Tag Archives: Atheism-of-the-Gaps

Does intelligent design commit the “God-of-the-gaps” fallacy?

Stephen C. Meyer explains, with reference to his newest book “Darwin’s Doubt”. He is responding to a critical review of the book published in Science.

Here’s the relevant part of the review:

Meyer’s scientific approach is purely negative. He argues that paleontologists are unable to explain the Cambrian explosion, thus opening the door to the possibility of a designer’s intervention. This, despite his protest to the contrary, is a (sophisticated) “god of the gaps” approach, an approach that is problematic in part because future developments often provide solutions to once apparently difficult problems.

And here’s part of Meyer’s response:

[B]y claiming that my approach is a purely negative one based solely upon “gaps” in our knowledge or in the evolutionary account of the Cambrian explosion, Marshall implies that Darwin’s Doubt makes a fallacious kind of argument known to logicians as an “argument from ignorance.” Arguments from ignorance occur when evidence against a proposition X is offered as the sole (and conclusive) grounds for accepting some alternative proposition Y. Arguments from ignorance make an obvious logical error. They omit a necessary kind of premise, a premise providing positive support for the conclusion, not just negative evidence against an alternative conclusion. In an explanatory context, arguments from ignorance have the form:

Premise One: Cause X cannot produce or explain evidence E.

Conclusion: Therefore, cause Y produced or explains E.

Critics of intelligent design often claim that the case for intelligent design commits this fallacy. They claim that design advocates use our present ignorance of any materialistic cause of specified or functional information (for example) as the sole basis for inferring an intelligent cause for the origin of such information in biological systems. For example, Michael Shermer represents the case for intelligent design as follows: “Intelligent design … argues that life is too specifically complex (complex structures like DNA) … to have evolved by natural forces. Therefore, life must have been created by. . . an intelligent designer.” In short, Shermer claims that ID proponents argue as follows:

Premise: Materialistic causes or evolutionary mechanisms cannot produce novel biological information.

Conclusion: Therefore, an intelligent cause produced specified biological information.

Marshall echoes Shermer’s criticism. But the inference to design as developed in Darwin’s Doubt does not commit this fallacy.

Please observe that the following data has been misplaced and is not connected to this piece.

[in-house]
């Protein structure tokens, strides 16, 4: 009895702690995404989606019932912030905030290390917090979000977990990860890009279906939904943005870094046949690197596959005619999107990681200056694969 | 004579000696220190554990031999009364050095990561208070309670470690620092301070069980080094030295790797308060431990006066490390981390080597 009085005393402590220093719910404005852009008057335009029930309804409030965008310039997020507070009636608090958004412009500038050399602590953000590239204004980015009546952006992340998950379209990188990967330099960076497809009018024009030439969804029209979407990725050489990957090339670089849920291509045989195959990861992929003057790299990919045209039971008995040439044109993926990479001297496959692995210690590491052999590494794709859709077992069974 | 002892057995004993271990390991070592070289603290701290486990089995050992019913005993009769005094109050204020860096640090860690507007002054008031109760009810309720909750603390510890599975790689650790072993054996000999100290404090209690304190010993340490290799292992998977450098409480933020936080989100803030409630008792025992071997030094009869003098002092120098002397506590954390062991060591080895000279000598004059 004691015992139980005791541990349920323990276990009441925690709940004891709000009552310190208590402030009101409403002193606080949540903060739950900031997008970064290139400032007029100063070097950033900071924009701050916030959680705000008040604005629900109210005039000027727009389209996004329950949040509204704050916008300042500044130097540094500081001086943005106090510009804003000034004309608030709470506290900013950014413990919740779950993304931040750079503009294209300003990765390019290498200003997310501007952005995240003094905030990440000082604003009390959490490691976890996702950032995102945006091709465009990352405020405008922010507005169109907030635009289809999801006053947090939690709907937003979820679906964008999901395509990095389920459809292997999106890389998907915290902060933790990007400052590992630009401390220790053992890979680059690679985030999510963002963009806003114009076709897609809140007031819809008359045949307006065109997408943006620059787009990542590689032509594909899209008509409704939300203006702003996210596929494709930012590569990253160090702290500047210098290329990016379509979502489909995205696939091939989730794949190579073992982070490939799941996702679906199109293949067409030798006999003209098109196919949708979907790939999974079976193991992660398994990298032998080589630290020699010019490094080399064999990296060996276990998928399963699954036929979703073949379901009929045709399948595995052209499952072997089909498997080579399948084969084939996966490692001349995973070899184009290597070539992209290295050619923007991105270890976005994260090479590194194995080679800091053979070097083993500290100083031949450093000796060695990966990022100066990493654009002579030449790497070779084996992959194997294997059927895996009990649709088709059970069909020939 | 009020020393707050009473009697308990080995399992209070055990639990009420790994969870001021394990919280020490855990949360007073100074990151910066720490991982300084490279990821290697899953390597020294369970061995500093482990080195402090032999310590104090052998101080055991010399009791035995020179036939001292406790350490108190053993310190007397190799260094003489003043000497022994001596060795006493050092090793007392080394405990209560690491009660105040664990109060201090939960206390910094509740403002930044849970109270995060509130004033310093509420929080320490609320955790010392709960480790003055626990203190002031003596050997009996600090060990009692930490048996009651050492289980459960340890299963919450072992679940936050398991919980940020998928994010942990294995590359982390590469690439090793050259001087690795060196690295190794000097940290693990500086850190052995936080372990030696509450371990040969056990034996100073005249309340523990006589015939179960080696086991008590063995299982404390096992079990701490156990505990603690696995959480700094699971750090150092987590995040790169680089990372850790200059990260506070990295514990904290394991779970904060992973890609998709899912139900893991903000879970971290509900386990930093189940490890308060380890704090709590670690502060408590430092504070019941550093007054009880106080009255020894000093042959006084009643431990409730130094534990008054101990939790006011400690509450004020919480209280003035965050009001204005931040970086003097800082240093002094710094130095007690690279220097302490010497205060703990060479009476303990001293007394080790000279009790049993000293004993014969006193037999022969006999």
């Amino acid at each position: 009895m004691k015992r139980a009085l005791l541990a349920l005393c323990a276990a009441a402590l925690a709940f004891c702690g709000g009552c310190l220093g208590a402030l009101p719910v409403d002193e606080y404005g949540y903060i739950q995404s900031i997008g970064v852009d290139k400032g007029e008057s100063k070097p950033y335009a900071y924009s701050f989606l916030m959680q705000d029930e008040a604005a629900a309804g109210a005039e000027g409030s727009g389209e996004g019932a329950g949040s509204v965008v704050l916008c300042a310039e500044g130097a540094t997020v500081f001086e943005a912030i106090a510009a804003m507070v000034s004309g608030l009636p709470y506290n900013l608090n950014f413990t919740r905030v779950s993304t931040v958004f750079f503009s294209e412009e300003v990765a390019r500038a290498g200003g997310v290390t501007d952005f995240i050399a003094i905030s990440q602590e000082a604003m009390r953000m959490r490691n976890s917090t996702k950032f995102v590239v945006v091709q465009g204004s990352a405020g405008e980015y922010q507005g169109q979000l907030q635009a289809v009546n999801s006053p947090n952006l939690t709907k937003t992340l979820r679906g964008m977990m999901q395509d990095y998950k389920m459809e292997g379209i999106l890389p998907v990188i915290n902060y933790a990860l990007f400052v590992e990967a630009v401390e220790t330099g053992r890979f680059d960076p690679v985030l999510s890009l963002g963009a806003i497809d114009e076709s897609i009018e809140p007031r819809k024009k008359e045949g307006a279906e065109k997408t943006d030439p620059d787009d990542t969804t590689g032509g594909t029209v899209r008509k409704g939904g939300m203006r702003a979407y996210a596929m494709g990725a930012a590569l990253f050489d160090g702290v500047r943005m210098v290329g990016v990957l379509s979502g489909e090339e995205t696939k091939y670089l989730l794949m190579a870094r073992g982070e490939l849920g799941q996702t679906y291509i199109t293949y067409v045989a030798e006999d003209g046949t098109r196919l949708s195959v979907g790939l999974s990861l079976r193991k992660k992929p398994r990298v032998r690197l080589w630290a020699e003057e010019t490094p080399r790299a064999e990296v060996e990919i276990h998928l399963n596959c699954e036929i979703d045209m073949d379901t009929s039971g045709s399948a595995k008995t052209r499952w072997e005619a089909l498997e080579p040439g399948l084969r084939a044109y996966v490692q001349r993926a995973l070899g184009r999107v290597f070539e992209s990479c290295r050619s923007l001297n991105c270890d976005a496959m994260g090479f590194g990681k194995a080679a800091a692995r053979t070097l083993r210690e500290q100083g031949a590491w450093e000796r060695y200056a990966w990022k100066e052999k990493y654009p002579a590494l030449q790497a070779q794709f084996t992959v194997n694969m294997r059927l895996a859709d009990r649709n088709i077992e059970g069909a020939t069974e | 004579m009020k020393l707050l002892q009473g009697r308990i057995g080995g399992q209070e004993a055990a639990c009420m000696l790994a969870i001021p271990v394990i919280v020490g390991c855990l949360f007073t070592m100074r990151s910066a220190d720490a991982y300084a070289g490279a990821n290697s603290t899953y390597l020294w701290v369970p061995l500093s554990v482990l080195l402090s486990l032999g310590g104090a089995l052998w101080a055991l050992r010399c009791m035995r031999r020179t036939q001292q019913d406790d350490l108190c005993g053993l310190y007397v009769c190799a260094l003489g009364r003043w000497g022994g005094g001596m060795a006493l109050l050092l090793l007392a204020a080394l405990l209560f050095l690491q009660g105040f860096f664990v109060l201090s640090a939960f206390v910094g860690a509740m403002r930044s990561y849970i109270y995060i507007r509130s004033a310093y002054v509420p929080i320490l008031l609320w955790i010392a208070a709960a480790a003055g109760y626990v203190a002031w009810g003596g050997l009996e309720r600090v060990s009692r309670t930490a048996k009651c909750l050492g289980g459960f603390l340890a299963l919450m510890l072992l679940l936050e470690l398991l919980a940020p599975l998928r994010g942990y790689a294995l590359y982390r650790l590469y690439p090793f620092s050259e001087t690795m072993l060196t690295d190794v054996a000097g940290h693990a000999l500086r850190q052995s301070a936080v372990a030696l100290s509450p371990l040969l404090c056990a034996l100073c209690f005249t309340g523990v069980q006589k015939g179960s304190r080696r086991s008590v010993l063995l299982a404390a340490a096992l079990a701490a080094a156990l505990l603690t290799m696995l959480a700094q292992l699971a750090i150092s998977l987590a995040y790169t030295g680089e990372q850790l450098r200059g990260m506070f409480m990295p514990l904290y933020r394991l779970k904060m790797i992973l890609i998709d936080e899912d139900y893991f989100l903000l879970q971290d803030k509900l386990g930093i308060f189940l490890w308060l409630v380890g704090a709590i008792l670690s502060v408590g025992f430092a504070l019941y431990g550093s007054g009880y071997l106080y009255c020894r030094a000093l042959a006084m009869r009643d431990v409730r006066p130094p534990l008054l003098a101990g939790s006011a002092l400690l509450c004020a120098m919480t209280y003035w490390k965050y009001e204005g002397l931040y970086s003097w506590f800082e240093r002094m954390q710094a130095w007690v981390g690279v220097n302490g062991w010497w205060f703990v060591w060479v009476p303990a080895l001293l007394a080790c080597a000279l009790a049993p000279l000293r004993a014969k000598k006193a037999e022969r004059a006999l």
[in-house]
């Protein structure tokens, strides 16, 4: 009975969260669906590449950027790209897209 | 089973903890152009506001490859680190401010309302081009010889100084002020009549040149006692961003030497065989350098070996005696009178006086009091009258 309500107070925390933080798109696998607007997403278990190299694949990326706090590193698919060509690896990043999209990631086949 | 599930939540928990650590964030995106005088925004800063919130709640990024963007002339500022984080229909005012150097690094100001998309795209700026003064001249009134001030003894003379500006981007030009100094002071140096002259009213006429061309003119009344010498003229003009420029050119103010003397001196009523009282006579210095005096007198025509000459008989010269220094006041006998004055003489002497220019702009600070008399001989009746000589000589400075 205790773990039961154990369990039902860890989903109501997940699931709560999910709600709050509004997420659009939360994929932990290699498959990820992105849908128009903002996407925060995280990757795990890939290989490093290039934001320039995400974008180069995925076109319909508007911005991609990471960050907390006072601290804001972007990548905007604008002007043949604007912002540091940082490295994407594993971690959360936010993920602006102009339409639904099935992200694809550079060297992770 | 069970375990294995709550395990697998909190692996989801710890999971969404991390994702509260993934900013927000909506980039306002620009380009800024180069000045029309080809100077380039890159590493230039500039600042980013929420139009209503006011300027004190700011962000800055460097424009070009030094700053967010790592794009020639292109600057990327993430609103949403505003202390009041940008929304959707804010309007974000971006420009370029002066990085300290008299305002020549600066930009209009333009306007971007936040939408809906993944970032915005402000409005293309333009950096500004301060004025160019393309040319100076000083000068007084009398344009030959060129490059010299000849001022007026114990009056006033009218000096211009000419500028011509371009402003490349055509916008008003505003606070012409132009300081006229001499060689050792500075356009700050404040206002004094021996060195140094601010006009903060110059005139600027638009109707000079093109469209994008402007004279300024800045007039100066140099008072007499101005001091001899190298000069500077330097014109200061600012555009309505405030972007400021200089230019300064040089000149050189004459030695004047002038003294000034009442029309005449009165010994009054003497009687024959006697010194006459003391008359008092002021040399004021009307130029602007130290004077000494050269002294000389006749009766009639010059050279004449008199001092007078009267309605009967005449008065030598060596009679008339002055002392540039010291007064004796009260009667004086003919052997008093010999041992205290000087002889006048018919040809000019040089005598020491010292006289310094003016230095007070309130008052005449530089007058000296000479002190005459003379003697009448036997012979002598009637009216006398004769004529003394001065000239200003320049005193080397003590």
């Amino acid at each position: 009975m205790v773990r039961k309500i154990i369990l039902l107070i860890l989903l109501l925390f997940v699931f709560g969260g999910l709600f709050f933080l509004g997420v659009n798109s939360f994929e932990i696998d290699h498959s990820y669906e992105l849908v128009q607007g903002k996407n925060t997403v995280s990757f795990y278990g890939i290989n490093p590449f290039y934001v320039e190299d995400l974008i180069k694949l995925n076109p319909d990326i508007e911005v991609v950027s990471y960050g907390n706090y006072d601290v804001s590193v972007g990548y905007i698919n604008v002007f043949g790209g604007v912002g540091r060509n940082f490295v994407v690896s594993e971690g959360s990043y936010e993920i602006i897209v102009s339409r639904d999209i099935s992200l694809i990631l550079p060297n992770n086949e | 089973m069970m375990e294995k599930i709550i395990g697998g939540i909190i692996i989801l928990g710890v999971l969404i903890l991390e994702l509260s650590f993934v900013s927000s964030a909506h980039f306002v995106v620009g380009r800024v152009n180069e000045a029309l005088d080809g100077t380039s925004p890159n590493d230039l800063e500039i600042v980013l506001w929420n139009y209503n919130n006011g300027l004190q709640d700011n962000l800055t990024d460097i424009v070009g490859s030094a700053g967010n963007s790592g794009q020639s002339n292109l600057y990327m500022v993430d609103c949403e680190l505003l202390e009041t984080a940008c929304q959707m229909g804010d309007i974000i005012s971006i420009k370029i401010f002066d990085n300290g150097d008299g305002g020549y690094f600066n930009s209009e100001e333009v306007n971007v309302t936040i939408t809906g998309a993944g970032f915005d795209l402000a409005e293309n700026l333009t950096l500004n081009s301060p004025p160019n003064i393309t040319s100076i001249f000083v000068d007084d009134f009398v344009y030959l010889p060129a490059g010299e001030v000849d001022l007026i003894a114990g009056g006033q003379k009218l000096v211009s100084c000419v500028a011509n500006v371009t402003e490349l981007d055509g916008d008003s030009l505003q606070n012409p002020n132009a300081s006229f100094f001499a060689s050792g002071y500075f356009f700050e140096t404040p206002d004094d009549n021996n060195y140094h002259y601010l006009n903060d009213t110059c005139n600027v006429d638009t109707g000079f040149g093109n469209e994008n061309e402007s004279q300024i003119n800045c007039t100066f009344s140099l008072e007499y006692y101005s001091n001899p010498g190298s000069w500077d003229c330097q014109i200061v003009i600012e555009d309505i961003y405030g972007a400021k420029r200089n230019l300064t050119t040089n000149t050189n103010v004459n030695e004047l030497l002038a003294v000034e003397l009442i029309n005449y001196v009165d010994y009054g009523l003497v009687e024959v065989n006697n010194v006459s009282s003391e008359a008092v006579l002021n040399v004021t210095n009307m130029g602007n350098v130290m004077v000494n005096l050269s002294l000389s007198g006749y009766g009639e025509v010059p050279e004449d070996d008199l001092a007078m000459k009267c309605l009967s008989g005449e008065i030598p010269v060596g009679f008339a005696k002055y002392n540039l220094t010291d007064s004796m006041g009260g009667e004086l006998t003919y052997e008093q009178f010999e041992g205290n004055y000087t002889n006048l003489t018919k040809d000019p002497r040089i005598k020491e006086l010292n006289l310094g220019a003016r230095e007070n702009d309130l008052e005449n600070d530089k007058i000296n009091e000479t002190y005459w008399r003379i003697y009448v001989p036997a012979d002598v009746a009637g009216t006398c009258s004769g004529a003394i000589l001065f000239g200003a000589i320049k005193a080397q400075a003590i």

Why not? Because it argues that the best explanation of an effect in nature – new information -is an intelligent cause, and that we are familiar with how these intelligent causes operate already.

More:

[T]he book makes a positive case for intelligent design as an inference to the best explanation for the origin of the genetic (and epigenetic) information necessary to produce the first forms of animal life (as well as other features of the Cambrian animals such as the presence of genetic regulatory networks that function as integrated circuits during animal development). It advances intelligent design as the best explanation not only because many lines of evidence now cast doubt on the creative power of unguided evolutionary mechanisms, but also because of our positive, experience-based knowledge of the powers that intelligent agents have to produce as digital and other forms of information as well as integrated circuitry. As I argue in Chapter 18 of Darwin’s Doubt:

Intelligent agents, due to their rationality and consciousness, have demonstrated the power to produce specified or functional information in the form of linear sequence-specific arrangements of characters. Digital and alphabetic forms of information routinely arise from intelligent agents. A computer user who traces the information on a screen back to its source invariably comes to a mind — a software engineer or programmer. The information in a book or inscription ultimately derives from a writer or scribe. Our experience-based knowledge of information flow confirms that systems with large amounts of specified or functional information invariably originate from an intelligent source. The generation of functional information is “habitually associated with conscious activity.” Our uniform experience confirms this obvious truth.

Thus, the inadequacy of proposed materialistic evolutionary causes or mechanisms forms only part of the basis of the argument for intelligent design. We also know from broad and repeated experience that intelligent agents can and do produce information-rich systems and integrated circuitry. We have positive experience-based knowledge of a cause sufficient to generate new specified information and integrated circuitry, namely, intelligence. We are not ignorant of how information or circuitry arises. We know from experience that conscious, rational agents can create such information-rich structures and systems. To again quote information theorist Henry Quastler: “creation of new information is habitually associated with conscious activity.” Indeed, whenever large amounts of specified or functional information are present in an artifact or entity whose causal story is known, invariably creative intelligence — intelligent design — played a role in the origin of that entity. Thus, when we encounter a large discontinuous increase in the functional information content of the biosphere as we do in the Cambrian explosion, we may infer — based on our knowledge of established cause-effect relationships — that a purposive intelligence operated in the history of life to produce the functional information necessary to generate those forms of animal life.